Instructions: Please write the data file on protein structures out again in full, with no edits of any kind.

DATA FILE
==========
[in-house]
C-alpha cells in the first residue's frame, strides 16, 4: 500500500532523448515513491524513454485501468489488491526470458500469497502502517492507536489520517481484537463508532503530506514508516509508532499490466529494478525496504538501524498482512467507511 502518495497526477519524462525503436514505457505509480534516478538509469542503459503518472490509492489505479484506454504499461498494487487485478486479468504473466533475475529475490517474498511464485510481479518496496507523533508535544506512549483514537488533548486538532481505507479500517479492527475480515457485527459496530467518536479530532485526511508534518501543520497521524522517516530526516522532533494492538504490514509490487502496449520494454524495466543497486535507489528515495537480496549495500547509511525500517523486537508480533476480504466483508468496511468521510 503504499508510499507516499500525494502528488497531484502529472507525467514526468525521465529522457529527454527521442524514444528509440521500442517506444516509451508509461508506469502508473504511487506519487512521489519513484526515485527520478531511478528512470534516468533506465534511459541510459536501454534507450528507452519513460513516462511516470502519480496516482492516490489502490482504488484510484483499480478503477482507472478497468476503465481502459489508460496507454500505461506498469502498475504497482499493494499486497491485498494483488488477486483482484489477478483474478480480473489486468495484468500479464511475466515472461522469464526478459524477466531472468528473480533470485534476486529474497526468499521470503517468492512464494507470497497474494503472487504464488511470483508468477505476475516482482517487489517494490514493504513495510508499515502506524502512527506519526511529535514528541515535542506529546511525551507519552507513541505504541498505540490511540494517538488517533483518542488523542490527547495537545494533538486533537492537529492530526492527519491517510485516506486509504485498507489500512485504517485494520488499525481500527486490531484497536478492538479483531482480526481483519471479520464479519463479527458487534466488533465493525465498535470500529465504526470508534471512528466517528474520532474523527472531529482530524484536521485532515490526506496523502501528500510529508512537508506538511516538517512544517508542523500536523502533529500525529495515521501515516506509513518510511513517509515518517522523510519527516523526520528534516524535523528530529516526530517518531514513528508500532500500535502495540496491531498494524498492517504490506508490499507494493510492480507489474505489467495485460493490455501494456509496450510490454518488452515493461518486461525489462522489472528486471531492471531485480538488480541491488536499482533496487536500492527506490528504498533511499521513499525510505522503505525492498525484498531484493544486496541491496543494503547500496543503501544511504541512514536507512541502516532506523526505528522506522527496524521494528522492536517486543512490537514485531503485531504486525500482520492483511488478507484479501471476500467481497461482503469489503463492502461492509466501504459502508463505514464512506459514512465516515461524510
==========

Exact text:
[in-house]
C-alpha cells in the first residue's frame, strides 16, 4: 500500500532523448515513491524513454485501468489488491526470458500469497502502517492507536489520517481484537463508532503530506514508516509508532499490466529494478525496504538501524498482512467507511 502518495497526477519524462525503436514505457505509480534516478538509469542503459503518472490509492489505479484506454504499461498494487487485478486479468504473466533475475529475490517474498511464485510481479518496496507523533508535544506512549483514537488533548486538532481505507479500517479492527475480515457485527459496530467518536479530532485526511508534518501543520497521524522517516530526516522532533494492538504490514509490487502496449520494454524495466543497486535507489528515495537480496549495500547509511525500517523486537508480533476480504466483508468496511468521510 503504499508510499507516499500525494502528488497531484502529472507525467514526468525521465529522457529527454527521442524514444528509440521500442517506444516509451508509461508506469502508473504511487506519487512521489519513484526515485527520478531511478528512470534516468533506465534511459541510459536501454534507450528507452519513460513516462511516470502519480496516482492516490489502490482504488484510484483499480478503477482507472478497468476503465481502459489508460496507454500505461506498469502498475504497482499493494499486497491485498494483488488477486483482484489477478483474478480480473489486468495484468500479464511475466515472461522469464526478459524477466531472468528473480533470485534476486529474497526468499521470503517468492512464494507470497497474494503472487504464488511470483508468477505476475516482482517487489517494490514493504513495510508499515502506524502512527506519526511529535514528541515535542506529546511525551507519552507513541505504541498505540490511540494517538488517533483518542488523542490527547495537545494533538486533537492537529492530526492527519491517510485516506486509504485498507489500512485504517485494520488499525481500527486490531484497536478492538479483531482480526481483519471479520464479519463479527458487534466488533465493525465498535470500529465504526470508534471512528466517528474520532474523527472531529482530524484536521485532515490526506496523502501528500510529508512537508506538511516538517512544517508542523500536523502533529500525529495515521501515516506509513518510511513517509515518517522523510519527516523526520528534516524535523528530529516526530517518531514513528508500532500500535502495540496491531498494524498492517504490506508490499507494493510492480507489474505489467495485460493490455501494456509496450510490454518488452515493461518486461525489462522489472528486471531492471531485480538488480541491488536499482533496487536500492527506490528504498533511499521513499525510505522503505525492498525484498531484493544486496541491496543494503547500496543503501544511504541512514536507512541502516532506523526505528522506522527496524521494528522492536517486543512490537514485531503485531504486525500482520492483511488478507484479501471476500467481497461482503469489503463492502461492509466501504459502508463505514464512506459514512465516515461524510